Plaintiffs’ claims were based primarily on the Company’s announcement of the results of early stage clinical trials for its flagship cancer drug at an investor conference that was coupled with a chart showing that cancer-fighting cells increased by an average of 30-fold in ten patients dosed with the drug every three weeks (“30-Fold Increase Chart”).  Subsequently, an anonymous short seller report (the “Short Seller Report”) claimed that those results were misleading and based on distorted data because they were based on a study that (a) included one patient who experienced a 300-fold increase in cancer-fighting cells without experiencing any clinical benefit, whereas the other patients experienced such small increases that they could not be considered statistically significant, and (b) indicated that the outlier patient, along with one other patient, in fact received dosages every two weeks rather than three.  Plaintiffs’ complaint also contained allegations based on confidential witnesses who claimed they were instructed to include the outlier patient data in the 30-Fold Increase Chart.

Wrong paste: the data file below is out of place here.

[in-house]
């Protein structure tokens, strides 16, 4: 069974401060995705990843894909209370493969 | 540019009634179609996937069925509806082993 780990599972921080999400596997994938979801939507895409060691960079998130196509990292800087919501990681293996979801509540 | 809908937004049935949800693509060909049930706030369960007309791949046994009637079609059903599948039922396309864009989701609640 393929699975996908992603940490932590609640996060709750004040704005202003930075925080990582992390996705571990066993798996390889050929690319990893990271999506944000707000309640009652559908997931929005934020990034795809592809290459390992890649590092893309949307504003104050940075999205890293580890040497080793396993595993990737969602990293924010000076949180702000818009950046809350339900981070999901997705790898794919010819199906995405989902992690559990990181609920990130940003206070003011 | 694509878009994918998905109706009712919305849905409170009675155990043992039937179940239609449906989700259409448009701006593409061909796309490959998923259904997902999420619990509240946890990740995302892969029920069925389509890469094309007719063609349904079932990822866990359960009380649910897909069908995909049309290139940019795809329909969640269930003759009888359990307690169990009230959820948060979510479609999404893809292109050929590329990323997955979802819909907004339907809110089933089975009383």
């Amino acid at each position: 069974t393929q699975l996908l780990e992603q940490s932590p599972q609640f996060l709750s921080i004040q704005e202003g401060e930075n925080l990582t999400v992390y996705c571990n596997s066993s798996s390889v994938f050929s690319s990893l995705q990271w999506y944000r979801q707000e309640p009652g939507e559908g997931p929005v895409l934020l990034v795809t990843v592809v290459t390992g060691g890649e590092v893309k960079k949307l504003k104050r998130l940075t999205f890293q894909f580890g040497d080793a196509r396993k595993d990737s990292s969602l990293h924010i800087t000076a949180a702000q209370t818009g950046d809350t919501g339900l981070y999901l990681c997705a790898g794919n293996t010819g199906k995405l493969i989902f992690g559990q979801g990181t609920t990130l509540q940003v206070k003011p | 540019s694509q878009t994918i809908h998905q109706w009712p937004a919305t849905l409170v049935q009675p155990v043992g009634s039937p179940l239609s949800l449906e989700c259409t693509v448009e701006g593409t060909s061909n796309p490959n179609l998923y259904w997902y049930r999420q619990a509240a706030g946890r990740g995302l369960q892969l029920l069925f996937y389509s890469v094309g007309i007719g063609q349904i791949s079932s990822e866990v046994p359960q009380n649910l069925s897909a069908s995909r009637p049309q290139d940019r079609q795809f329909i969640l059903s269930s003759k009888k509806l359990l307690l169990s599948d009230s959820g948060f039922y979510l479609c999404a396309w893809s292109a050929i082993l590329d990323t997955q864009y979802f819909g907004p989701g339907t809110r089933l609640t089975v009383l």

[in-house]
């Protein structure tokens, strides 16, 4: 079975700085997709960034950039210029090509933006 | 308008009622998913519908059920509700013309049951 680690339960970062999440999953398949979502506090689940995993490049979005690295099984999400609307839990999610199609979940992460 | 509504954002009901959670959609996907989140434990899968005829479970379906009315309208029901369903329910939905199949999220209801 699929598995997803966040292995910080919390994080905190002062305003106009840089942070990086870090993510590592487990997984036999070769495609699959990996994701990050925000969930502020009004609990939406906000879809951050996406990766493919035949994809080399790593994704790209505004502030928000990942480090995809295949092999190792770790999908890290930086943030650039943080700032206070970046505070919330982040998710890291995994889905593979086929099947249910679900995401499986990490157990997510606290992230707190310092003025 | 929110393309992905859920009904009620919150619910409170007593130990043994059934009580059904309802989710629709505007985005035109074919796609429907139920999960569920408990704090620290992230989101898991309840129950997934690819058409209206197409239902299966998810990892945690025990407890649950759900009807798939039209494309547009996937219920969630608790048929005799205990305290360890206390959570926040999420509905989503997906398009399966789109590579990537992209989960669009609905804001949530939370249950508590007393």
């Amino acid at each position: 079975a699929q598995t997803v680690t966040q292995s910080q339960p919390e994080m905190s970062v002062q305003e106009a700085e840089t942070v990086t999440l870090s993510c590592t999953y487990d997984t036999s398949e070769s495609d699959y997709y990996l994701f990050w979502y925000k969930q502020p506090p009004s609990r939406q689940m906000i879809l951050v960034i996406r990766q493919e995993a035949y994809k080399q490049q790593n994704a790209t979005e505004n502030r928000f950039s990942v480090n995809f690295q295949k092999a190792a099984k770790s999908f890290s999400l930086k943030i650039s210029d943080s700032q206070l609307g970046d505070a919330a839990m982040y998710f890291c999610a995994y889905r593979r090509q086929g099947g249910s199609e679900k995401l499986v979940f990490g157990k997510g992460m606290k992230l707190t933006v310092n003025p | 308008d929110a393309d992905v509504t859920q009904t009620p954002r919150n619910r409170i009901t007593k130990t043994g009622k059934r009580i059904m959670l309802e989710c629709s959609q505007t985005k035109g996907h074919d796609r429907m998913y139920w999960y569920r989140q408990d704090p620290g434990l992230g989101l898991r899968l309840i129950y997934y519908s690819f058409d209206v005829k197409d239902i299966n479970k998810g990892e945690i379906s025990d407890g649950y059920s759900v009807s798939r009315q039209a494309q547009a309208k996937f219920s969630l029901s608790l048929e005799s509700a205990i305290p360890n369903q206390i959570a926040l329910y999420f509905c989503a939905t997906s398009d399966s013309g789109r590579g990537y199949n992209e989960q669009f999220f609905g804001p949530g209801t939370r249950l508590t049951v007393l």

The Court previously dismissed plaintiffs’ complaint.  Plaintiffs subsequently amended their complaint to include additional allegations that the outlier patient’s results were unique, that many individuals in the Company had expressed concerns to management about including the outlier patient in the results, and expert opinions that inclusion of the outlier patient results in the 30-Fold Increase Chart violated industry and scientific standards that caution against presenting data when it is “outlier driven.”  The Court held that these amended allegations were still insufficient to state a claim.